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Fury at funding rap by MSPs

The Scottish Further Education Funding Council reacted to last week's parliamentary audit committee report on its performance by saying it is "surprised and disappointed" - which is a polite way of reacting with fury.

The council has taken the unusual step of requesting an urgent meeting with Brian Monteith, the committee's convener, implying in effect that he and his fellow MSPs do not understand how the council works. The meeting will "try to clarify the committee's understanding of SFEFC's role and the evidence on which the report is based", it stated.

If any meeting takes place, however, it is likely to be with the committee as a whole and not just with the convener. Mr Monteith told The TES Scotland: "We await the council's written response, as is normal procedure, before we consider whether other meetings are appropriate. What we would welcome is real and positive action from the council rather than further meetings."

The council points out that the committee's findings are at odds both with the Auditor General's report last September and with the latest letter of guidance from Jim Wallace, Lifelong Learning Minister. Mr Wallace thanked the council "for the progress that has been made over the past year in helping to work in partnership with the colleges and other stakeholders towards the Executive's vision for the future of Scotland".

The audit committee, by contrast, expressed impatience and frustration, accusing the council of "dragging its feet" over realising the very vision that Mr Wallace mentioned. The committee also claims the council has not done enough to develop performance measures to find out how well the FE sector is performing.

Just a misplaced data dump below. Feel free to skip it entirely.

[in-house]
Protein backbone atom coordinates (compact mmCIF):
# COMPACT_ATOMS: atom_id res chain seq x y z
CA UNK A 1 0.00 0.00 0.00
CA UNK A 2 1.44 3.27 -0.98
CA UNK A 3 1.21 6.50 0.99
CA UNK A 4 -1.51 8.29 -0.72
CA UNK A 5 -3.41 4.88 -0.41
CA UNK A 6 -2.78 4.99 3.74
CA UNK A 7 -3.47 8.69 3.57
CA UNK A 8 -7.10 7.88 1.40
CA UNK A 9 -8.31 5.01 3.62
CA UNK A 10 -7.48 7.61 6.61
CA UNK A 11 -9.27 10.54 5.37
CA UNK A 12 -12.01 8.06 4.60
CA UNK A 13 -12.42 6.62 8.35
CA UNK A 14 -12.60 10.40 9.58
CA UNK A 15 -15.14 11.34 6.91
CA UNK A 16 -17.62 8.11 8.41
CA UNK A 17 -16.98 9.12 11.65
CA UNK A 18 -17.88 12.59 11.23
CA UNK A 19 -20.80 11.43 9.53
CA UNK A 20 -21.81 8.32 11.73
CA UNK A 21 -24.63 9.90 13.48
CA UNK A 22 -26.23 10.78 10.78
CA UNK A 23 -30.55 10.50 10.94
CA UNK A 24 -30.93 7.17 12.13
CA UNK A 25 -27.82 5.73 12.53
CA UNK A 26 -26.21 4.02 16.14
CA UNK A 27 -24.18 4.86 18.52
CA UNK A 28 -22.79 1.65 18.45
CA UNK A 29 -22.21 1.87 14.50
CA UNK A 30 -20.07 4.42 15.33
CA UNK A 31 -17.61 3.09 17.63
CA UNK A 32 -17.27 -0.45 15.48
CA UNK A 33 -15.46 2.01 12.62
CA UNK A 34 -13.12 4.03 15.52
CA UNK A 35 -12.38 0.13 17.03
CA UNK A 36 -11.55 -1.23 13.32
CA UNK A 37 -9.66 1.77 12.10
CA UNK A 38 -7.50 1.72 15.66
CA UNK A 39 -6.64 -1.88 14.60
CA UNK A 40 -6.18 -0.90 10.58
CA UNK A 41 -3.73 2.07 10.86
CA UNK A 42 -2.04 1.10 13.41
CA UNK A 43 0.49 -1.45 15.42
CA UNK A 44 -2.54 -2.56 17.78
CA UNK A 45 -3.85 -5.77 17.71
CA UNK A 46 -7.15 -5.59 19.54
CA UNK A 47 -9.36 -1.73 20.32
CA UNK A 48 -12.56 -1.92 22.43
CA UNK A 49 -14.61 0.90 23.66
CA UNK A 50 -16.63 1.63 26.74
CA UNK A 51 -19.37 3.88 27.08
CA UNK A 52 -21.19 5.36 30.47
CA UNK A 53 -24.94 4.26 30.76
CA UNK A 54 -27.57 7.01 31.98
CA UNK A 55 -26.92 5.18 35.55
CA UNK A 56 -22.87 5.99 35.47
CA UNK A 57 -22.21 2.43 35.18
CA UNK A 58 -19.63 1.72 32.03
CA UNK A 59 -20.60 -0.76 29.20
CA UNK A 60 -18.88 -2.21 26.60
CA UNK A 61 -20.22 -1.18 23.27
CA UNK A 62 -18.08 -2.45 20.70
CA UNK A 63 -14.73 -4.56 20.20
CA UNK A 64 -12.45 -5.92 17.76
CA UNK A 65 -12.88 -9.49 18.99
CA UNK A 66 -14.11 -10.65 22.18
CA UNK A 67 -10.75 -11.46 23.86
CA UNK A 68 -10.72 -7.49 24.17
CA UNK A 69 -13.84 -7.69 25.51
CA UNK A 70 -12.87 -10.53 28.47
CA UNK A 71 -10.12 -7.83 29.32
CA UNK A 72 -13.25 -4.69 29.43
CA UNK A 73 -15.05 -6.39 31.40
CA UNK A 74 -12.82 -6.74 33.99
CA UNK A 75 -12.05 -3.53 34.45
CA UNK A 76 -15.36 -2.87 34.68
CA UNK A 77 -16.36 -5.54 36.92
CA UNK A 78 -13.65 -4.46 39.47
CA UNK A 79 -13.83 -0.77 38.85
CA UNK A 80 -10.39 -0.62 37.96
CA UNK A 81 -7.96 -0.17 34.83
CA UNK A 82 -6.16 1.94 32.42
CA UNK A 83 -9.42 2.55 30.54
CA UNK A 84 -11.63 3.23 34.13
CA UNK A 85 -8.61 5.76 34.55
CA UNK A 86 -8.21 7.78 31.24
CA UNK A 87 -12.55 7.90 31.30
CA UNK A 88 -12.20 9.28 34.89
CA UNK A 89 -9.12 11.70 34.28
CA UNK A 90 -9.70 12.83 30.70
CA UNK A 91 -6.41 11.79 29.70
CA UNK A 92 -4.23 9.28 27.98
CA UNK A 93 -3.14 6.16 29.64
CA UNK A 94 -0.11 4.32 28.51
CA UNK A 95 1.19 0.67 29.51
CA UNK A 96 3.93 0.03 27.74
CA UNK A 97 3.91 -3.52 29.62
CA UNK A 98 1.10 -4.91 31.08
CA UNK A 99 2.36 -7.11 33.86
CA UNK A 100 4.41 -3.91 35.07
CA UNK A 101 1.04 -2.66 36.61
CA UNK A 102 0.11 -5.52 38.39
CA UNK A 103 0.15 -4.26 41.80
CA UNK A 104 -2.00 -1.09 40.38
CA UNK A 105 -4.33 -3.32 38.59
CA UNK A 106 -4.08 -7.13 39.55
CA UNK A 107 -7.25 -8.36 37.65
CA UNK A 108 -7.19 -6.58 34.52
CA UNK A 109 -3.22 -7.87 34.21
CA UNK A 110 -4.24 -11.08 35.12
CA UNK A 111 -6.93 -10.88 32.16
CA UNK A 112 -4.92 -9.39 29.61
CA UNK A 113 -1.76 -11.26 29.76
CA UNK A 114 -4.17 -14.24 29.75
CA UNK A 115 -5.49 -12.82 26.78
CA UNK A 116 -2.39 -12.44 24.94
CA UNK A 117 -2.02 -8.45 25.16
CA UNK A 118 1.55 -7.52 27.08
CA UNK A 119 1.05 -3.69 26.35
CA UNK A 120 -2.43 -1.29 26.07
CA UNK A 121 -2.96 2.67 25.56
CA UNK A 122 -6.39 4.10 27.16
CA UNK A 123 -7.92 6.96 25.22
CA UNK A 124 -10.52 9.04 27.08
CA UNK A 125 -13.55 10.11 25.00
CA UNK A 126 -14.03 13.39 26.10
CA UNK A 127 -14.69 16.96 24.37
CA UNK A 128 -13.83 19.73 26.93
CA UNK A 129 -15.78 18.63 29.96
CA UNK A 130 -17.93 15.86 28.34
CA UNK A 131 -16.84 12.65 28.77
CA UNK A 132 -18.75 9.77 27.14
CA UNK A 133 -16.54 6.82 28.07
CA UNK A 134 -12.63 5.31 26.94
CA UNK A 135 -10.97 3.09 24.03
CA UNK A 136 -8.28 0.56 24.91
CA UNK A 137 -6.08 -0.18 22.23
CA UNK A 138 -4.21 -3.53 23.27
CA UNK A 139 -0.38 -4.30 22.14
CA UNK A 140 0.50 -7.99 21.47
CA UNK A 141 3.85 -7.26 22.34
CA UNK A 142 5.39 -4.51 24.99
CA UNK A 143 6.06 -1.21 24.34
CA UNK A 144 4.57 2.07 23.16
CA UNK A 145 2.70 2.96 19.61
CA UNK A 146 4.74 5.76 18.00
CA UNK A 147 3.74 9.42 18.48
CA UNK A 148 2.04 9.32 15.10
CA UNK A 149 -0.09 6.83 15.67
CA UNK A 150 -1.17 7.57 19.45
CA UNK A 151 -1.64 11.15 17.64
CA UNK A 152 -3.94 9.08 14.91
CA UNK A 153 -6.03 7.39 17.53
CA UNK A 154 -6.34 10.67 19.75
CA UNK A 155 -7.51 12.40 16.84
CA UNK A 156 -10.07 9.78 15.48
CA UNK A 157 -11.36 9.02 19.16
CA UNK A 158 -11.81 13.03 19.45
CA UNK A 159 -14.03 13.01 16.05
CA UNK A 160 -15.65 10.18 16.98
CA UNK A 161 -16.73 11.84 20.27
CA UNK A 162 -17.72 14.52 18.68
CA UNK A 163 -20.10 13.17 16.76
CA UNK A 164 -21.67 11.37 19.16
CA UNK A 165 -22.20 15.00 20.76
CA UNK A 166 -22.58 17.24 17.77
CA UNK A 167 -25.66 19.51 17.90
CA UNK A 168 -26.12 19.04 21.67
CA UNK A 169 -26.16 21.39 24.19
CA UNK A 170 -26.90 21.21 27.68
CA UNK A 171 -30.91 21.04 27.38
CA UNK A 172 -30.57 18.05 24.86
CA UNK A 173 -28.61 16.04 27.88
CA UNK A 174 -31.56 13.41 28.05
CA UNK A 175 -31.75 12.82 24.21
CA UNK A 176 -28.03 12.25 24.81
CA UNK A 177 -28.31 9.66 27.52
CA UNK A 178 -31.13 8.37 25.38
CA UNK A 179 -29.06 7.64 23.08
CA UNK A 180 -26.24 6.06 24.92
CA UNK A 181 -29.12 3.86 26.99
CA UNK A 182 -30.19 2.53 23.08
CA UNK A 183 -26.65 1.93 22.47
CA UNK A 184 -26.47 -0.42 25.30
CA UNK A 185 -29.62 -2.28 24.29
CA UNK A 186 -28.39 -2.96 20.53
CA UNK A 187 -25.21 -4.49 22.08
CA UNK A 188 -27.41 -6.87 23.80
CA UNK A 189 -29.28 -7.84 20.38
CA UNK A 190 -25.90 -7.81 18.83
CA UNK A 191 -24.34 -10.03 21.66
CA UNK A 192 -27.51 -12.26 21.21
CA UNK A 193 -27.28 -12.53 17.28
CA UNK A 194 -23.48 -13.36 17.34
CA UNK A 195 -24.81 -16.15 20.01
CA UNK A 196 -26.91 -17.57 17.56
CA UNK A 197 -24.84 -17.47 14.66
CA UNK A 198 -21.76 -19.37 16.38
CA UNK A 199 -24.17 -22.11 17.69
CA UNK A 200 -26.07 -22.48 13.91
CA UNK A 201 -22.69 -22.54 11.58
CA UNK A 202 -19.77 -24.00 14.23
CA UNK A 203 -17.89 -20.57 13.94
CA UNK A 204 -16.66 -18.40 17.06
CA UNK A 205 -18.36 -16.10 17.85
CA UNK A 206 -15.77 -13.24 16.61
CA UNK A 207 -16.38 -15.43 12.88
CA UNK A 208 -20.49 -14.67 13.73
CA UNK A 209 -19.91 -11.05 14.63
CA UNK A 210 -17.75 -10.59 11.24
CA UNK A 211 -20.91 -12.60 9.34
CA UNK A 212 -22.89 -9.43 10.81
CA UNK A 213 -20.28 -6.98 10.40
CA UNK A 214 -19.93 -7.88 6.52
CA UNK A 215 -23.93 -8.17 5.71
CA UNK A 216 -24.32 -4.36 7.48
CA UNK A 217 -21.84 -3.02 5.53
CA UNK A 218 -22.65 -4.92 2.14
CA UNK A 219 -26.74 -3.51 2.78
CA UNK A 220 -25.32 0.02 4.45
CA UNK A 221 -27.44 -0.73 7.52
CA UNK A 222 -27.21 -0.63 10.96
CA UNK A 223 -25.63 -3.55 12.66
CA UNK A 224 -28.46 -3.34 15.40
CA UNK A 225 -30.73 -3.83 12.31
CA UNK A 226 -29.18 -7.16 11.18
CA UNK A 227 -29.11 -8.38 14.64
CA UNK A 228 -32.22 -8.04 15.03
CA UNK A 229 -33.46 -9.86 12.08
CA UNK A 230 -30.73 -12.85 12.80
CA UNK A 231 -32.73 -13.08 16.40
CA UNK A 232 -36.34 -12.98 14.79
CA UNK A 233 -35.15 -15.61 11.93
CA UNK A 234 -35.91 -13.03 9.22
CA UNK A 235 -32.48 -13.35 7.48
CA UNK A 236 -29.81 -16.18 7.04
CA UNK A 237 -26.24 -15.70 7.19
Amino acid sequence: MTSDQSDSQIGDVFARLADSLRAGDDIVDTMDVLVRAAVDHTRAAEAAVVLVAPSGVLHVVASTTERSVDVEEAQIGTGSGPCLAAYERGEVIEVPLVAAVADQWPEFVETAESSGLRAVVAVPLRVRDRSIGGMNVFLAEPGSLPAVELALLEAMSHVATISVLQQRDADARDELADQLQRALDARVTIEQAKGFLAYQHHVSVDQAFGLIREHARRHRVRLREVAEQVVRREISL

The council reacted by quoting extensively from last year's Auditor General's report which hailed the work it had done "to encourage and support individual colleges to respond to the needs of the communities they serve and to wider policy objectives".

Robert Black, the Auditor General, went on to congratulate the council for its record of "continuing improvement in key areas such as student activity and financial management", adding: "The development of procedures for assessing the quality of FE provision has also produced further information that colleges are delivering expected standards."

The report also commended the council for improving the quality and quantity of its performance indicators, which MSPs cite as one of its key failures to make sufficient progress.

The council also points out that it shares responsibility for the performance of the FE sector with colleges. While it is responsible for setting standards in areas such as student activity and quality of provision, it can only influence other areas of performance such as college efficiency through its funding and other mechanisms.

The audit committee, however, is unlikely to be moved.

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